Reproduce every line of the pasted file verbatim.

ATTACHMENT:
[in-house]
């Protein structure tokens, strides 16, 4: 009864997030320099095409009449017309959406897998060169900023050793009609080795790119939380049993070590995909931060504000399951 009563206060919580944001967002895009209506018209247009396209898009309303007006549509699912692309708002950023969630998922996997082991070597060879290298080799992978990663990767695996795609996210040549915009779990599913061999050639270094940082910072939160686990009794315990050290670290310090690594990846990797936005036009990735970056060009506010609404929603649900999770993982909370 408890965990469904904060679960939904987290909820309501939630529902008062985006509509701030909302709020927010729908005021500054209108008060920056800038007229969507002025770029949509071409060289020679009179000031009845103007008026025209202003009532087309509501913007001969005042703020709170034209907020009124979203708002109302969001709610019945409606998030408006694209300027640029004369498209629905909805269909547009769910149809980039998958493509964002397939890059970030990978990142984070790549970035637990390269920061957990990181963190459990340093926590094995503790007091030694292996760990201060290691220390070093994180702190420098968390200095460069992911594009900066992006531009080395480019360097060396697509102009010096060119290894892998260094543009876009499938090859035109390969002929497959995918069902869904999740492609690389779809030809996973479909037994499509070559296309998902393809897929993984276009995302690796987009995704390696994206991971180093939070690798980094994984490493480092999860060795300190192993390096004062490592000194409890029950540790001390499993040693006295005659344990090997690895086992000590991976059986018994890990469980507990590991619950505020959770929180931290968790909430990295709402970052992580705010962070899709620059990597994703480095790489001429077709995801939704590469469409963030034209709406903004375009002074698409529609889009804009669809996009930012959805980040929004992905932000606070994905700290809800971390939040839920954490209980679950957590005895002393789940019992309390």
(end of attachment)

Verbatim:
[in-house]
């Protein structure tokens, strides 16, 4: 009864997030320099095409009449017309959406897998060169900023050793009609080795790119939380049993070590995909931060504000399951 009563206060919580944001967002895009209506018209247009396209898009309303007006549509699912692309708002950023969630998922996997082991070597060879290298080799992978990663990767695996795609996210040549915009779990599913061999050639270094940082910072939160686990009794315990050290670290310090690594990846990797936005036009990735970056060009506010609404929603649900999770993982909370 408890965990469904904060679960939904987290909820309501939630529902008062985006509509701030909302709020927010729908005021500054209108008060920056800038007229969507002025770029949509071409060289020679009179000031009845103007008026025209202003009532087309509501913007001969005042703020709170034209907020009124979203708002109302969001709610019945409606998030408006694209300027640029004369498209629905909805269909547009769910149809980039998958493509964002397939890059970030990978990142984070790549970035637990390269920061957990990181963190459990340093926590094995503790007091030694292996760990201060290691220390070093994180702190420098968390200095460069992911594009900066992006531009080395480019360097060396697509102009010096060119290894892998260094543009876009499938090859035109390969002929497959995918069902869904999740492609690389779809030809996973479909037994499509070559296309998902393809897929993984276009995302690796987009995704390696994206991971180093939070690798980094994984490493480092999860060795300190192993390096004062490592000194409890029950540790001390499993040693006295005659344990090997690895086992000590991976059986018994890990469980507990590991619950505020959770929180931290968790909430990295709402970052992580705010962070899709620059990597994703480095790489001429077709995801939704590469469409963030034209709406903004375009002074698409529609889009804009669809996009930012959805980040929004992905932000606070994905700290809800971390939040839920954490209980679950957590005895002393789940019992309390």